2. Organize your time for the shoot–be well-prepared.  Plan which shots to take (approx.), and which groupings of models to do together.  Be sure to include ideas for solo shots of your narrator/lead, as well as any “couples” shots and group shots of secondary characters.
    3. Book your venue.  Or use your own.  Get creative and put up odd backgrounds, plain sheets over the wall paper in your house/apartment.  Create an environment conducive to your plot and characters.
    4. Inform your models of all the costume(s) pieces they need.  I had an 80s theme going, so I made sure to give them 2-3 weeks notice for obtaining the pieces needed.  Ask them to bring anything additional they have–your other models may need them!  Include everything down to the finest detail: types of pants/skirts, types and colors of shirts, dresses, etc.  Types of shoes, types of jewelry and make-up.  Send pictures for ideas.  Purchase/make or pull out of your closest additional things (including make-up and accessories).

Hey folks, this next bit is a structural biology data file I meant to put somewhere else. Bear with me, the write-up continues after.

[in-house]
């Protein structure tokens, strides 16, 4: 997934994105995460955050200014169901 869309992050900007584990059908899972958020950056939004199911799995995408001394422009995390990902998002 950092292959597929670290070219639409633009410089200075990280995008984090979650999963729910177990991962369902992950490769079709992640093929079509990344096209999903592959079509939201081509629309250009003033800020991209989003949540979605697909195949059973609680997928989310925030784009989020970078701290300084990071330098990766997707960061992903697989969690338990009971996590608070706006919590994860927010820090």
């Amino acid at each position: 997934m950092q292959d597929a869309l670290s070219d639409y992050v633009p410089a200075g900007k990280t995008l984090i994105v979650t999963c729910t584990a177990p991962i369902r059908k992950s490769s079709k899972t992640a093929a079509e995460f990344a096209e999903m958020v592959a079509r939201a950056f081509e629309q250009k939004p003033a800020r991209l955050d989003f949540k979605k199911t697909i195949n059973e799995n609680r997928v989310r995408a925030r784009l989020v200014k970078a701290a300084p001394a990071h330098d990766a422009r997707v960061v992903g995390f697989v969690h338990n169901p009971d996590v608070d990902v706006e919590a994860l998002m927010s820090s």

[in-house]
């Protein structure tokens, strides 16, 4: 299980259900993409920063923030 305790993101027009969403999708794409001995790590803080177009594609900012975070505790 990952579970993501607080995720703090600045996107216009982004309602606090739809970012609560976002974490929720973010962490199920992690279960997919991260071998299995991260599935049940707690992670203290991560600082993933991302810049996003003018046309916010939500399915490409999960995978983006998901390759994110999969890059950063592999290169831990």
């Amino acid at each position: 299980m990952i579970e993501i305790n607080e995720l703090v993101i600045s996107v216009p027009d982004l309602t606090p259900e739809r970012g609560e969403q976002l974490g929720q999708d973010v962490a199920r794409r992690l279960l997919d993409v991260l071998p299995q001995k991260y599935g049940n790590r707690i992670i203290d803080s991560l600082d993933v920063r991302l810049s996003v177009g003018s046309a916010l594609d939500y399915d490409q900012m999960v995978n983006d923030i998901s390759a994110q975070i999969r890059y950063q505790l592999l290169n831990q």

5. If you are not a photographer yourself, ask a friend who’s decent, even if they are only amateurs, to do the shoot for you.  Good for their portfolio and helpful to you, especially if they’ll do it for free.  Having more than one camera and photographer is even better.  (Editing can do wonders with “not quite pro” shots.)